Since being promoted to Italy’s top flight last year, Brescia have struggled to make the step up in Serie A, with Le Rondinelle currently bottom of the table, sitting nine points away from safety. However, despite their woes, they have the most exciting young midfielder in Italy: Sandro Tonali.
The young Italian was a crucial part of Brescia’s promotion campaign and has been the shining light for them in a dismal 2019/20 season. Tonali is among the first names on the team sheet, featuring in all but two of the club’s Serie A encounters this season.
Operating at the base of midfield as the Lombardy side’s regista, the 20-year-old dictates play and is not afraid to take risks with the ball at his feet. In many ways, the Biancazzurri’s play flows entirely through Tonali.
He hasn’t let the ongoing coaching carousel, which has seen three managerial changes this season, affect his game, establishing himself as one of the league’s most creative young midfielders and earning several Italy caps and lofty comparisons to the legendary Andrea Pirlo.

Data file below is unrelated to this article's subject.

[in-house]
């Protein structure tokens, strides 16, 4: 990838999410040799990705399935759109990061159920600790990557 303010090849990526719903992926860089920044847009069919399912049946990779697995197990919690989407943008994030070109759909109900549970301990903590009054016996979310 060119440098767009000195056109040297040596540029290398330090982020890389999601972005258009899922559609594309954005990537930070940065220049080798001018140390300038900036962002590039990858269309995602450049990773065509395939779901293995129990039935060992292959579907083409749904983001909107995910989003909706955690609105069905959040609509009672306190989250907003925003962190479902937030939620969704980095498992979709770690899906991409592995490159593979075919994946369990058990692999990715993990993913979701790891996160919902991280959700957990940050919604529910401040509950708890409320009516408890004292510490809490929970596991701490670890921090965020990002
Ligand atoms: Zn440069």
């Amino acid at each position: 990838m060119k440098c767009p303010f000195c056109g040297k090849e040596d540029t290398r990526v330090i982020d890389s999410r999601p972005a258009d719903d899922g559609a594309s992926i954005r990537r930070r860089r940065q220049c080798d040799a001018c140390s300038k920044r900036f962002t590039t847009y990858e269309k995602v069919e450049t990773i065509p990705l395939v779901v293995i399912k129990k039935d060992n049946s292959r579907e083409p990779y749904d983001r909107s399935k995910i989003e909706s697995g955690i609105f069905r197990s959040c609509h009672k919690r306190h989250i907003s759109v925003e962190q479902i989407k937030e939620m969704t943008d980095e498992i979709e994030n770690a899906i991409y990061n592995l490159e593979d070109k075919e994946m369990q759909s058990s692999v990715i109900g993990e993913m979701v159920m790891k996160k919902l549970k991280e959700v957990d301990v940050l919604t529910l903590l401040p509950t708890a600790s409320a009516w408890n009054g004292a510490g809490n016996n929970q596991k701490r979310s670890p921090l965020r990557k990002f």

However, Pirlo insists that Tonali is a different player to him and suggests that comparisons have only arisen because Pirlo also rose to prominence at Brescia and they both share the same long hair:
“They say Tonali may be my heir, in my opinion, as a type of footballer he doesn’t look like me, he looks more like me with his long hair and for the fact that he plays in Brescia. For me, he is another type of player, much more complete, both in defence and in approach – it’s a mix between me and other players.
“He is certainly the most promising of the midfielders in Italy. I don’t see him as an heir because his way of playing is different, but he will certainly become a great player.”
Tonali also sees these comparisons as inaccurate, stating that “It’s just the hair. Having similarities is one thing, but then on the pitch everything is different. Maybe I’m more like Gennaro Gattuso.”